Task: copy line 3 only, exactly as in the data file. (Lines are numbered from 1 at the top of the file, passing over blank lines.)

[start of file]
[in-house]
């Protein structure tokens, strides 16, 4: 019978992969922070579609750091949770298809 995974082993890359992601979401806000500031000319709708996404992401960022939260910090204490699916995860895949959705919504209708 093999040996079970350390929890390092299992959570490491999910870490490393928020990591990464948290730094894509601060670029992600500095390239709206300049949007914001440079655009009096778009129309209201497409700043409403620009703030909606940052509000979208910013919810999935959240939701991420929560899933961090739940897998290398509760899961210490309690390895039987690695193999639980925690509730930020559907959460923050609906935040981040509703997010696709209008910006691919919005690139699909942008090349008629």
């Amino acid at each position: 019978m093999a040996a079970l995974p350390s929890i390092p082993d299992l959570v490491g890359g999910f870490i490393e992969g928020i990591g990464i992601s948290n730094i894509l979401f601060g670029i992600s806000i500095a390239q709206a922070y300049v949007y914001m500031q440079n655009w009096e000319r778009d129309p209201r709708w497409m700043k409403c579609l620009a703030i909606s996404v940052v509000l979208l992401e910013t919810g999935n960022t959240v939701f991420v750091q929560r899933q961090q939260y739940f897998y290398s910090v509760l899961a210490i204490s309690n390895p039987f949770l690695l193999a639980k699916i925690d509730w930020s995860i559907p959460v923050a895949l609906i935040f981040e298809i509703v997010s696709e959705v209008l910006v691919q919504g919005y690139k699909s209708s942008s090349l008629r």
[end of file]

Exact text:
């Amino acid at each position: 019978m093999a040996a079970l995974p350390s929890i390092p082993d299992l959570v490491g890359g999910f870490i490393e992969g928020i990591g990464i992601s948290n730094i894509l979401f601060g670029i992600s806000i500095a390239q709206a922070y300049v949007y914001m500031q440079n655009w009096e000319r778009d129309p209201r709708w497409m700043k409403c579609l620009a703030i909606s996404v940052v509000l979208l992401e910013t919810g999935n960022t959240v939701f991420v750091q929560r899933q961090q939260y739940f897998y290398s910090v509760l899961a210490i204490s309690n390895p039987f949770l690695l193999a639980k699916i925690d509730w930020s995860i559907p959460v923050a895949l609906i935040f981040e298809i509703v997010s696709e959705v209008l910006v691919q919504g919005y690139k699909s209708s942008s090349l008629r």